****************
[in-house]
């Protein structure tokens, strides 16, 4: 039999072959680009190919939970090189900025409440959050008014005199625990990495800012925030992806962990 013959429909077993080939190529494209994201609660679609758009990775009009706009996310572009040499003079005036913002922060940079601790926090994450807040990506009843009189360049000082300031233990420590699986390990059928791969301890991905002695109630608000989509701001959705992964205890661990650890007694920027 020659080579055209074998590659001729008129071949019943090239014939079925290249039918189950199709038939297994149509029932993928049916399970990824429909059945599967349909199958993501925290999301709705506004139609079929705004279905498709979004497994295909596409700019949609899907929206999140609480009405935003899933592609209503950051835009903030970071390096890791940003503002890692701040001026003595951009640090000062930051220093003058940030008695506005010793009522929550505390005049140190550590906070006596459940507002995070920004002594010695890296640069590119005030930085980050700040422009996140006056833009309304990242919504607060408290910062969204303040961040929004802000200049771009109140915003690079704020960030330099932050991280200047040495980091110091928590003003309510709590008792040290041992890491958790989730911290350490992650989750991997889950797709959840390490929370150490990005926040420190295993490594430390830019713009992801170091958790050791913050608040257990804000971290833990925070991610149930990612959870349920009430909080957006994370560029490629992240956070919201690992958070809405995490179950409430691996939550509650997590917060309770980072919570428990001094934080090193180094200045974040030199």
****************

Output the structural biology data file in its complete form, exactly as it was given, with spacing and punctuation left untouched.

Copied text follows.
[in-house]
């Protein structure tokens, strides 16, 4: 039999072959680009190919939970090189900025409440959050008014005199625990990495800012925030992806962990 013959429909077993080939190529494209994201609660679609758009990775009009706009996310572009040499003079005036913002922060940079601790926090994450807040990506009843009189360049000082300031233990420590699986390990059928791969301890991905002695109630608000989509701001959705992964205890661990650890007694920027 020659080579055209074998590659001729008129071949019943090239014939079925290249039918189950199709038939297994149509029932993928049916399970990824429909059945599967349909199958993501925290999301709705506004139609079929705004279905498709979004497994295909596409700019949609899907929206999140609480009405935003899933592609209503950051835009903030970071390096890791940003503002890692701040001026003595951009640090000062930051220093003058940030008695506005010793009522929550505390005049140190550590906070006596459940507002995070920004002594010695890296640069590119005030930085980050700040422009996140006056833009309304990242919504607060408290910062969204303040961040929004802000200049771009109140915003690079704020960030330099932050991280200047040495980091110091928590003003309510709590008792040290041992890491958790989730911290350490992650989750991997889950797709959840390490929370150490990005926040420190295993490594430390830019713009992801170091958790050791913050608040257990804000971290833990925070991610149930990612959870349920009430909080957006994370560029490629992240956070919201690992958070809405995490179950409430691996939550509650997590917060309770980072919570428990001094934080090193180094200045974040030199």